By Andrew Robson
Courtesy of AndrewBobson.co.uk
Piecing together the shapes of the missing hands is so crucial. You move from complete uncertainty to complete certainty as the deal progresses. Each time an opponent shows out of a suit, you move from partial information (‘he has at least two hearts’) to total information (‘he has precisely two hearts’).
So when an opponent discards, stop and reassess what you know. It just may be that this is the tipping point: that now you can work out the precise shapes of the opposing hands.
On our 3 NT deal West, who has advertised six spades by his Weak Two, leads ♠ 7, which goes to East’s ♠ 10 and your ♠ Q. Unable to lose the lead – or there’ll be a flurry of spades – you need four club tricks. However there is no rush to play clubs. Best to garner as much information as possible, for that might affect how clubs should be played.
At tricks two and three you lead out ♥ AK (you might equally lead out ♦ AK). Both opponents follow to the first heart, but West discards (♠ 2) on the second.
Stop. So West began with just one heart – and six spades.
Now cash ♦ AK to see if anything interesting happens there. It does. West follows to the first diamond, then discards (♣ 4) on the second.
Stop. So West began with just one diamond, in addition to one heart and six spades. Ergo – you can work out how many clubs he holds. He must have five clubs in a 6 ♠-1 ♥ -1 ♦ -5 ♣ shape. East therefore holds just one club.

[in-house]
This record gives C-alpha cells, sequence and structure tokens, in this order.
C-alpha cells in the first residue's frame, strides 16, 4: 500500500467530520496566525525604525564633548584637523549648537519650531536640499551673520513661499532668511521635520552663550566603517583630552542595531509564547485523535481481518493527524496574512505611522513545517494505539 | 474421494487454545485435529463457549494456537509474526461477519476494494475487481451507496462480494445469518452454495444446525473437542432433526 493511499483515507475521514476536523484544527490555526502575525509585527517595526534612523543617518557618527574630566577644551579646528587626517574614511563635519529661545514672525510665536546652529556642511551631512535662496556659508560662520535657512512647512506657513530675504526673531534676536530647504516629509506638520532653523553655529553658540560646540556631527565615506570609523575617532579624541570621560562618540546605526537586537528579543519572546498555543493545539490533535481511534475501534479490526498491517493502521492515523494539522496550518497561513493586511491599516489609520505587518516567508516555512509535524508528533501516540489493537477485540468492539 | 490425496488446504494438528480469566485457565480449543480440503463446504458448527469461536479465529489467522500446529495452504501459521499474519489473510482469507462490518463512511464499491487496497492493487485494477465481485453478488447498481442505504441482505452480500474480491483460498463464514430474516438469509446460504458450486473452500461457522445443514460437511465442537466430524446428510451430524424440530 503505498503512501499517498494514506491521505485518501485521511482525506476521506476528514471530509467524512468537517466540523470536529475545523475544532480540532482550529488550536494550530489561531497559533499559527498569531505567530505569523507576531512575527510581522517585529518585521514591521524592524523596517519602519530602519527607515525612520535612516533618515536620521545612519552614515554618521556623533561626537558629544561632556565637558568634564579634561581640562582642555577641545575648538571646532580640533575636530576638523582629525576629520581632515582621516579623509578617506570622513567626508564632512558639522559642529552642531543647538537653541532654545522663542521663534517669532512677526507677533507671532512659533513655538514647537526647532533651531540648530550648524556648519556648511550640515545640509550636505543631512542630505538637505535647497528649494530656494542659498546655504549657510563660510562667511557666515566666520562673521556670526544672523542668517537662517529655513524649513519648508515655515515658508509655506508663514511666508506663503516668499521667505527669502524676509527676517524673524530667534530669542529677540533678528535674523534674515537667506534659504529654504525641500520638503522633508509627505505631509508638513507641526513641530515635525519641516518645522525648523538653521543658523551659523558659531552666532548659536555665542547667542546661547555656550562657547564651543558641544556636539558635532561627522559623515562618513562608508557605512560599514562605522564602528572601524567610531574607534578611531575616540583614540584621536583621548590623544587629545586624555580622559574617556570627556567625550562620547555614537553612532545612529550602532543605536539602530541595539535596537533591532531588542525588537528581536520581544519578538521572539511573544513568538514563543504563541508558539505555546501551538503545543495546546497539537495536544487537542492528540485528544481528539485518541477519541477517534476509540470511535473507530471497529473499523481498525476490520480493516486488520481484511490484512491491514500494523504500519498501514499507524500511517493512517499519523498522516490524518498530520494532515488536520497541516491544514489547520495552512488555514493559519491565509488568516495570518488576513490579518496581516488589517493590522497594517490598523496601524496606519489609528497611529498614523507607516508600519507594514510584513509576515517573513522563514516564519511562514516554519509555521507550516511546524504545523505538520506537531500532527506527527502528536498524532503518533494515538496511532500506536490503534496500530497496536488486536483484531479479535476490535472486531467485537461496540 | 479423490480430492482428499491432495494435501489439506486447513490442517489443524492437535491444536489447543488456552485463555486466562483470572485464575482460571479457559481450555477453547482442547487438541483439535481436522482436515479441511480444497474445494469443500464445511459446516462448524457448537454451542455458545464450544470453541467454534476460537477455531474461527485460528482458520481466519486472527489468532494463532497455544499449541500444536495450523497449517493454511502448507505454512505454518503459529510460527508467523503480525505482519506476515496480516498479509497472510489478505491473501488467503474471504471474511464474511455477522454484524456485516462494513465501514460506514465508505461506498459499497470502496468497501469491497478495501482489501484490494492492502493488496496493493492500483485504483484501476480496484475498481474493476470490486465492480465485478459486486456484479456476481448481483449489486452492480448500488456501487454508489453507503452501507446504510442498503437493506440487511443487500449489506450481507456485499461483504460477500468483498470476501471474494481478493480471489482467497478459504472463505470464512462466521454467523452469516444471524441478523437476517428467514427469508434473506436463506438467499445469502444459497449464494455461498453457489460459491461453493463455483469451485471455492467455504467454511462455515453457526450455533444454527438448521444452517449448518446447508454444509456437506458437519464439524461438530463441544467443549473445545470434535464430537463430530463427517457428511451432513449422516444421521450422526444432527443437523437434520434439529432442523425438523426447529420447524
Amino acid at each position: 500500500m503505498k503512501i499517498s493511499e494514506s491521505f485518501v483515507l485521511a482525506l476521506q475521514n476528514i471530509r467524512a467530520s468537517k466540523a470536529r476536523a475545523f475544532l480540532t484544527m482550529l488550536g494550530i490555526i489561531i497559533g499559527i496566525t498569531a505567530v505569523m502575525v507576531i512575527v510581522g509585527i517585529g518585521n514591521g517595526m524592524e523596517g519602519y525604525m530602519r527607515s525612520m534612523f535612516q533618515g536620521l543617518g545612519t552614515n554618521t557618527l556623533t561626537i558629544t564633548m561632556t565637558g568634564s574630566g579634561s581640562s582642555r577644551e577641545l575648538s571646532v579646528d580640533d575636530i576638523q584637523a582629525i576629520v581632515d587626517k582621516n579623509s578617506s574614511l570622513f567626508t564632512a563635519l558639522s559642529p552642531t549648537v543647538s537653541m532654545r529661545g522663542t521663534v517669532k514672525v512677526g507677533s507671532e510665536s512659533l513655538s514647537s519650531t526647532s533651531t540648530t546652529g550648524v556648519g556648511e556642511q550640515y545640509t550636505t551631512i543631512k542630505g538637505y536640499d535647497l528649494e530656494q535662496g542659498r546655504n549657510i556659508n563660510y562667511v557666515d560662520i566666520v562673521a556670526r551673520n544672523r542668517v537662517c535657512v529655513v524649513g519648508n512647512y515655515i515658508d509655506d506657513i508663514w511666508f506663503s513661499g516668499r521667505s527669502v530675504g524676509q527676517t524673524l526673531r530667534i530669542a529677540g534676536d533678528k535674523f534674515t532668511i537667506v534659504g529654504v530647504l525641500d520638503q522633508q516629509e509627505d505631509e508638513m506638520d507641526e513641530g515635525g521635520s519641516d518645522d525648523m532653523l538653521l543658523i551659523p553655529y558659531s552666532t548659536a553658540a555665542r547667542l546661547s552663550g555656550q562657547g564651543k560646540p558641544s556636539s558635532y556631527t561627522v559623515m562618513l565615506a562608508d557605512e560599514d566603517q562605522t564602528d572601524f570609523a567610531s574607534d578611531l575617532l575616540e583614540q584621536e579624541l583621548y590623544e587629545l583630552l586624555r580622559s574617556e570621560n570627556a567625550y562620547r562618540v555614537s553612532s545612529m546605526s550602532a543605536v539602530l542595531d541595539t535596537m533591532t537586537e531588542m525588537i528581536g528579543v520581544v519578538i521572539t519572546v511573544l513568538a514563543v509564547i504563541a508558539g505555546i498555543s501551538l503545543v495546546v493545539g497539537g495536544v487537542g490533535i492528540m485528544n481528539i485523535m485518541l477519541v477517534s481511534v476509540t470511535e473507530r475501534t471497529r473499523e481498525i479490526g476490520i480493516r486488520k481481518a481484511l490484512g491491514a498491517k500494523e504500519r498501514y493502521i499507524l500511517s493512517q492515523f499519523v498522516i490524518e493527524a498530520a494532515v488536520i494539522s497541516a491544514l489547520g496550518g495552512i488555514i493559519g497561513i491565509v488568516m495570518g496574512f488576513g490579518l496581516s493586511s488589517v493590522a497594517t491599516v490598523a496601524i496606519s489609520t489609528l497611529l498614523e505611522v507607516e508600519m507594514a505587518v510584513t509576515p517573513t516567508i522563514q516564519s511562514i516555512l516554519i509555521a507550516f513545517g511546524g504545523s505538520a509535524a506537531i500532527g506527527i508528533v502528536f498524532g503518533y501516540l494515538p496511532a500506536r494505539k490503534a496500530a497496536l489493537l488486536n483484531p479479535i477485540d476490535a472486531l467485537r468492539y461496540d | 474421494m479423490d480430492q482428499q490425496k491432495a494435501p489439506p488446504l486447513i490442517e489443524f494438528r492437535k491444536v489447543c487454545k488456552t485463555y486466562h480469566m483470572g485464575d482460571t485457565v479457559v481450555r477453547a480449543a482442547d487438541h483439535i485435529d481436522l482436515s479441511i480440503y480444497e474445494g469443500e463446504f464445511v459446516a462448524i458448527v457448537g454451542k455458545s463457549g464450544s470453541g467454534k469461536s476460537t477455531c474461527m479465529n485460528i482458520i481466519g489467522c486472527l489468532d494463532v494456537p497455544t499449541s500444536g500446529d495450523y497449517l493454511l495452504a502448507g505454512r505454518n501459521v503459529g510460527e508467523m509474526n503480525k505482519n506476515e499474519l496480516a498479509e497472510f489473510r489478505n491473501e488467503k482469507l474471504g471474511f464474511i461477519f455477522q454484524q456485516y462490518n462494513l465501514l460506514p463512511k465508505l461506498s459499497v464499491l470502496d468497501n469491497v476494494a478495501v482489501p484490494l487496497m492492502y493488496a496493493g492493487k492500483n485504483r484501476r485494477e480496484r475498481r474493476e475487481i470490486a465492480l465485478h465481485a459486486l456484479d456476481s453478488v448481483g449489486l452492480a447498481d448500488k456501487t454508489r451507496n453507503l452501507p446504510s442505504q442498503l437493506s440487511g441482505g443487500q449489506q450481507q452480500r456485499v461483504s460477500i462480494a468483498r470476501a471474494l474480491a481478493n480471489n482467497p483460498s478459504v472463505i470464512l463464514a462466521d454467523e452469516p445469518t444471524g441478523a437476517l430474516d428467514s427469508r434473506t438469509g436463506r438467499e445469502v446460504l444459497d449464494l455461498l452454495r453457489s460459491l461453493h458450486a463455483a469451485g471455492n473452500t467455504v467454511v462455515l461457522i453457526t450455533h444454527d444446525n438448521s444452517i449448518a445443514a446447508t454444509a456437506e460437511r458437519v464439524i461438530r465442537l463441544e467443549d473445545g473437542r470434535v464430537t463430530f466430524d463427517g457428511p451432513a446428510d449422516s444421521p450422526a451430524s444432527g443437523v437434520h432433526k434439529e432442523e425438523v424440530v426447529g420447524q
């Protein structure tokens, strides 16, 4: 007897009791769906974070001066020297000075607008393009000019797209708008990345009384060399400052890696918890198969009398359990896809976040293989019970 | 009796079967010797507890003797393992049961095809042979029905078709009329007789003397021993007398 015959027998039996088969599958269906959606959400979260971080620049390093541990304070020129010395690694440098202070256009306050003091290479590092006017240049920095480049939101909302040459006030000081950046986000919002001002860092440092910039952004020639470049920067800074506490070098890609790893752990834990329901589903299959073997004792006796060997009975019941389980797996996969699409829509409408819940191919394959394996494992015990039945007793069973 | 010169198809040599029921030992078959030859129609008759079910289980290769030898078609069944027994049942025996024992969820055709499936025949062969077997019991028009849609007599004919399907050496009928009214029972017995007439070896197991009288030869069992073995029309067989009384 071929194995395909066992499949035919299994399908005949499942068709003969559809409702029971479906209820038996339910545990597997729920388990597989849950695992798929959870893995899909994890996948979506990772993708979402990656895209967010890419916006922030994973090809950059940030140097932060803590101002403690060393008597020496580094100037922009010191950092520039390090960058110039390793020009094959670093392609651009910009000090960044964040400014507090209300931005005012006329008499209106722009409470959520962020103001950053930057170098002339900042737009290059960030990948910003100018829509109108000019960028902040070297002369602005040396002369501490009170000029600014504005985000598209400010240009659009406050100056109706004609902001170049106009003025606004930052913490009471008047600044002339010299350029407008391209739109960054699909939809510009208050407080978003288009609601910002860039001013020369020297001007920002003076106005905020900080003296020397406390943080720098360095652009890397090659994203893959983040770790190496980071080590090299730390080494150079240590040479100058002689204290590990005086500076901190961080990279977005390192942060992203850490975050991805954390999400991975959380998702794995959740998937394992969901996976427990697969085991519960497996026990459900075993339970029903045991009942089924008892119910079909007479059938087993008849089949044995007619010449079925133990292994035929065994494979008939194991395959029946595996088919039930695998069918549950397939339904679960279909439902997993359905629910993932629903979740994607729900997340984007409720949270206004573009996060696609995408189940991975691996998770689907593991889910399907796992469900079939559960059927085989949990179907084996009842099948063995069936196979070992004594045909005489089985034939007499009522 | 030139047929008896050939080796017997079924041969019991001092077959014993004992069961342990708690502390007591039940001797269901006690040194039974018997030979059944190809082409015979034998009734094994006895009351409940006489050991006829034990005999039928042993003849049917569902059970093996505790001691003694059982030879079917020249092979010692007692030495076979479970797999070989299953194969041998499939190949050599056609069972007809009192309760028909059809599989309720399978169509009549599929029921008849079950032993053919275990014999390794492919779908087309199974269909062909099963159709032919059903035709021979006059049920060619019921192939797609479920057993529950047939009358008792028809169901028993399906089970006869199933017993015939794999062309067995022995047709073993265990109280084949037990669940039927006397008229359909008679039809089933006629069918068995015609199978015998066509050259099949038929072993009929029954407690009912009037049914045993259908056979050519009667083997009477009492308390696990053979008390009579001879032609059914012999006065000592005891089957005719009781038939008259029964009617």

You don’t know what East’s club is and there is the awkwardness of getting back to hand for a second finesse if you lead ♣ A first. There are four low clubs, one singleton ♣ 10 and one singleton ♣ Q One idea is to lead to ♣ 9, hoping his singleton is low (four out six); if ♣ 9 wins, to cross back to ♣ A (East discarding), then finesse ♣ J.
There’s a better way, which will not risk losing ♣ 9 to East’s singleton ♣ 10/♣ Q. Cash ♣ A (here, East follows low) then lead to ♣ 9 (knowing East will discard). You have no way back to hand to finesse against West’s ♣ Q, but instead you exit with ♠ 5. Let West take ♠ AJ96, for at trick 12 he has ♣ Q10. You beat his exit of ♣ 10 with dummy’s ♣ J and cash ♣ K felling ♣ Q. Nine tricks and game made – you play them so well – but actually it’s a simple counting exercise.